Tuesday, October 21, 2014

The voice of one

Actor Tom Bair’s recitation of the entire Gospel According to St. Mark is not just an astonishing tour de force of memorization, but a riveting journey through a text that seems familiar but sometimes raises more questions than it answers.

Premiering on Oct. 15 at New York’s United Solo TheatreFestival, a ten-week series of solo performances, “St. Mark’s Gospel” runs about two hours and contains all 15,992 words of the King James version. Sold out on Oct. 15, another show was added on Nov. 15.

This initial performance took place in a small, off-Broadway black-box theater. With no scenery except gray walls, the set consisted of a red patio table and two chairs. Bair was seated onstage, occasionally consulting a cell phone.

As the house lights dimmed, Japanese composer Shigemasa Nakano’s ethereal music filled the room; sounds of traffic were also heard and Bair’s cell phone rang. He answered it, then put it away and strode forward to stand at center stage.

Tom Bair in St. Mark's Gospel
Looking directly at the audience, with an open stance, he began with a sense of earnest energy: “The beginning of the gospel of Jesus Christ, the son of God.” This Gospel gets right into the action, with none of the introductory words of the other three. By the third line, John the Baptist is introduced: “the voice of one crying in the wilderness.”

It’s easy to listen to Bair’s "voice of one," with its medium weight and legato dynamics. This master actor skillfully maintains the tension of the narrative. One joy of this production is that when the inevitable mind-wandering occurs over the two hours, it doesn’t last long because Bair’s varied line readings, vocal projection and crystal-clear articulation bring the attention back.

Director Kathleen Conry’s blocking also captures our interest, as Bair leans against a wall as a bystander in the temple, or uses the table and chairs – most effectively when he sets a chair at center stage and circles it, mocking the unseen man wearing purple and a crown of thorns.

Bair’s physical grace is most effective -- when the man with the withered hand is healed, Bair’s outstretched hand straightens in a subtle gesture. When he’s speaking as a character, he delicately varies his vocal pitch, so the focus remains on the words.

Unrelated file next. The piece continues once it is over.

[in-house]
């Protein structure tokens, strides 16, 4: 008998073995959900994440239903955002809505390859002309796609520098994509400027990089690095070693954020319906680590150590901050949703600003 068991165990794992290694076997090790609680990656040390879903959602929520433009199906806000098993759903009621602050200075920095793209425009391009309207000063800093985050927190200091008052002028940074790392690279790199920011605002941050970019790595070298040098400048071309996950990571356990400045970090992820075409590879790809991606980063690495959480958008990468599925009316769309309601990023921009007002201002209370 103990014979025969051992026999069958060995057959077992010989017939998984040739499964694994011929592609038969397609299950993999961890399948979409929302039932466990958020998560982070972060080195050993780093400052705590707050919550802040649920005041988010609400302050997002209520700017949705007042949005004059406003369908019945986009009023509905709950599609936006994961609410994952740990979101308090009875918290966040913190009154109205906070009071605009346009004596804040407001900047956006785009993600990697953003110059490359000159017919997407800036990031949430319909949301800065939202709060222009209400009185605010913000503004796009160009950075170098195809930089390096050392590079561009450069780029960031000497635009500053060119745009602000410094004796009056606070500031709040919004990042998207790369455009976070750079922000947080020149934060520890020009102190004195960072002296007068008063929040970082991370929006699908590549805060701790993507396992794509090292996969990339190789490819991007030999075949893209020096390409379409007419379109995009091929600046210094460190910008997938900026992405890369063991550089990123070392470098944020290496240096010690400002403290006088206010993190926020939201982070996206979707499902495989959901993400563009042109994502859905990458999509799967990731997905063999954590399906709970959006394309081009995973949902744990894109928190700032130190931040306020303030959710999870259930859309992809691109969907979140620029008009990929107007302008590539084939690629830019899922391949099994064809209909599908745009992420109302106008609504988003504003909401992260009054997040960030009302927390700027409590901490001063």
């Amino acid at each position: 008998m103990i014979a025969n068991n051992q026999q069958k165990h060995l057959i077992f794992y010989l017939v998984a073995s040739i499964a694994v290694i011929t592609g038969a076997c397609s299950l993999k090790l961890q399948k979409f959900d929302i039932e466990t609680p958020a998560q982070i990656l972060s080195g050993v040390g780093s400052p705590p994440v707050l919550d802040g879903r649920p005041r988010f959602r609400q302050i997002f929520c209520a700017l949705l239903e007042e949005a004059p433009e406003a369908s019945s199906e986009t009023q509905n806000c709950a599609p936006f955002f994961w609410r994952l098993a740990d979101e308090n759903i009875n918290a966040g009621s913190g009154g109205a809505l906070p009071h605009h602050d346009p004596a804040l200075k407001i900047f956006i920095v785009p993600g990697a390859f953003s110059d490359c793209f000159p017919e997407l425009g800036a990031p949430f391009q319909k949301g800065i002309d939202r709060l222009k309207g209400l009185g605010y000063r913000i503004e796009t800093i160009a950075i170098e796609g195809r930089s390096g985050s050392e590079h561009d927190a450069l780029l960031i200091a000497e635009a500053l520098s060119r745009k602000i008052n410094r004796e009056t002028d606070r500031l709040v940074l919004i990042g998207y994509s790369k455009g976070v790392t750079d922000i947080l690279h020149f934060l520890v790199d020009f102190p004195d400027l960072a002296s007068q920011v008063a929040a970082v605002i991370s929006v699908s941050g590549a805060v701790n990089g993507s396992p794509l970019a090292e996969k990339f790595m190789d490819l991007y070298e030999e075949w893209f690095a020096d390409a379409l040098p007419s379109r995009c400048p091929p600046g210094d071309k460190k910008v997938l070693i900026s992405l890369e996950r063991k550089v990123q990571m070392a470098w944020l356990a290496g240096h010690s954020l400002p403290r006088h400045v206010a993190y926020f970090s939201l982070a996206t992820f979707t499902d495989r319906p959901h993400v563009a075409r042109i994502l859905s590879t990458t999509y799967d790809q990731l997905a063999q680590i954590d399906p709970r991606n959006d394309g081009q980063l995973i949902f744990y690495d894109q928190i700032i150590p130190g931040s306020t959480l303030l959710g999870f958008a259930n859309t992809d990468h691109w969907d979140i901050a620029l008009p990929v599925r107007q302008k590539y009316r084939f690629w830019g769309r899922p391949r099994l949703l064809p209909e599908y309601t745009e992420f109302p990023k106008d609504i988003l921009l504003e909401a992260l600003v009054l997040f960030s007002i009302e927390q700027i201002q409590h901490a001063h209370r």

People usually encounter the Gospel in bits – the Sunday readings or the Bible study passages – and hearing the text in one sitting identifies recurring themes. This listener wondered why Mark’s Gospel is obsessed with Jesus’ healing miracles and the fact that he often says “tell no man” they occurred, but people spread the news anyway.

Mark is the shortest Gospel of the four and as Bair unfolds the narrative, we realize there’s no Nativity in this Gospel and no Pentecost. No "good Samaritan," no wedding at Cana, no Sermon on the Mount.

We wonder why the writer is so careful with very precise identifications of place – “They came into the land of Gennasaret” … “He arose and went into the borders of Tyre and Sidon”? These details and several phrases quoting Jesus in his language, Aramaic, lead some to believe that this was an eyewitness account and the source was St. Peter.

How exciting it is, therefore, to hear this Gospel verbally as if that eyewitness had just touched us on the arm, eager to share his story. In “St. Mark’s Gospel,” Bair uses all of his considerable gifts to create a brilliant theatrical and inspirational experience.

Note: in an interview after the performance, Bair said he used the ancient “loci” (locations) memorization technique, where the speaker imagines walking through a place he knows well and uses its rooms or features as prompts. In Bair’s case, it was the Church of the Transfiguration in New York, also known as the “Little Church Around the Corner” and associated with the theatrical community. 

If a church or organization wants to host a performance of “St. Mark’s Gospel,” Bair may be reached at bairtom@gmail.com. Click here for his website.